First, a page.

To reserve these sites, you must go to the ranger's station/visitor's center, and ask for a backcountry site. Some bigger parks, such as Big Bend, even have designated wilderness permit offices. You will then sit down with a ranger and tell them of your plans. They will be glad to help plan an overnight hike and make sure you'll be able to get to your site and complete your miles for the day.
Once you have picked out your dream site, the ranger will then ask you to fill out an LNT (Leave No Trace) form stating you will abide by the rules and take everything out of the park you pack in. Along with the LNT rules, there will be a small fee, I have seen fees for backcountry sites range from $5-$15, it all depends on the park and the season. Once you pay your fee and take your permit, you are free to explore and camp in that spot for the night!
Primitive, Wilderness camping, or dispersed camping, generally mean the same thing. You walk out into a wilderness and set up (almost) wherever you decide. Dispersed camping, to me, is the freest form of camping available. It is the definition of true nature immersion. You still have to be careful. Fewer and fewer national parks are allowing dispersed camping due to the side effects - mostly people leaving messes, destroying the land, or starting fires.
Being the least regulated, Dispersed camping can also be the most confusing. Some parks still require campers to carry a wilderness hiking permit, some areas have self-register sites, and some areas have no regulations. If you can't decide what the procedures are for the area you intend to stay, talk to a ranger, or call the ranger's station, they'll be able to explain what you need to do.
Looking one more time at Big Bend, you can see that most of the massive park is open to dispersed/wilderness camping - a stark difference from Acadia, yet they are both national parks. In fact, it looks like the only areas you can't primitive camp in Big Bend is the Chisos area where you need backcountry permits and reservations.
Although it seems like anything goes, there are still some rules that must be followed for primitive camping. Most parks require that camps need to be at least a half a mile away from any park road. Campers are also required (in almost all places) to camp at least 100 yards away from any historical site, trail, water source, or cliff edge. Additionally, group sizes usually can't be more than 8 although some places allow 15 or more. Finally, most areas don't allow visitors to stay for more than 14 days.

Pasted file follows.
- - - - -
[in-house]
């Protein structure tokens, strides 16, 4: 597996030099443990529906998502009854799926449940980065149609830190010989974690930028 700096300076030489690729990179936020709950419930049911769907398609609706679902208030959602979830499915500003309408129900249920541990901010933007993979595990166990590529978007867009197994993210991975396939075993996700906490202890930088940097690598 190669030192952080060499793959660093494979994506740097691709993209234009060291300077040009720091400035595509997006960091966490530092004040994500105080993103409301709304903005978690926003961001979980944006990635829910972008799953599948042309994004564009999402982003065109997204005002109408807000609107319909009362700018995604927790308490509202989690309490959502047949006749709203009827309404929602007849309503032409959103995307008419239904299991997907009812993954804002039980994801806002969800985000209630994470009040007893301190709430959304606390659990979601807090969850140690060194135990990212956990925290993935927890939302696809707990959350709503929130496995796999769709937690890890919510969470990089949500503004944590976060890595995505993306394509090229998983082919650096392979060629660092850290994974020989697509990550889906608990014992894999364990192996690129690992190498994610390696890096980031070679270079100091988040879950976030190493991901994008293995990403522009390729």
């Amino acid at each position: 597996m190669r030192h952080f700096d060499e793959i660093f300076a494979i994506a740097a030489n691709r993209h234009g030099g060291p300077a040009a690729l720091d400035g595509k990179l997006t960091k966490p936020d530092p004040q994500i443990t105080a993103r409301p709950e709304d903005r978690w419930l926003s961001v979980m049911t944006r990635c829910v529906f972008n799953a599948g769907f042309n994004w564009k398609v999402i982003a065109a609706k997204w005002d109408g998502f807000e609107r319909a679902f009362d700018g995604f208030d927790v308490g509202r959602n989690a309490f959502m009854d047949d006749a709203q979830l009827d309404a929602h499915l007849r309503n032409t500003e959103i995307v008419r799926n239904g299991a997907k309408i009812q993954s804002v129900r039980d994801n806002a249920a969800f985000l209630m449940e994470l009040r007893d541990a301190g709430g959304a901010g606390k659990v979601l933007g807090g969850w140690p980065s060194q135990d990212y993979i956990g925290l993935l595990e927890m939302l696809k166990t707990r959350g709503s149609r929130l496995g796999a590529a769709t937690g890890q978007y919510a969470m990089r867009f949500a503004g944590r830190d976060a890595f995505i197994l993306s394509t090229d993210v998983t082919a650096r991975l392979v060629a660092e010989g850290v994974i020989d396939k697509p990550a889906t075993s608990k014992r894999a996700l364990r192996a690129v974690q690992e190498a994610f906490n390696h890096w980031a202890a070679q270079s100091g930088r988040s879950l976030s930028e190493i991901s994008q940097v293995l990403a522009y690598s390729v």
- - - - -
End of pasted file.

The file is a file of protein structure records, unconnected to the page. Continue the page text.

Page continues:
So what happens if you are road-tripping far away from home and your destination is still hours away? You can't keep your eyes open and the next rest stop is 50 miles away. Open Google Maps and look for the nearest Walmart, chances are one won't be too far away.
Walmarts are open 24 hours a day, and they have huge, well lit, parking lots. I have spent many, many nights in the parking lot of a Walmart with absolutely no trouble. It seems to be an unspoken rule (or oversight?) on Walmart to let people stay overnight n the lot. I have even walked in with toothpaste and toothbrush in hand and cleaned up for the morning.
There are always options when backpacking and road tripping, you just have to be willing to give them a chance.
And who knows, you may set your temporary home up in a magical spot. This was a primitive site in the Never Summer Wilderness in Colorado. No permit other than a self-registration at the beginning of the hike was necessary.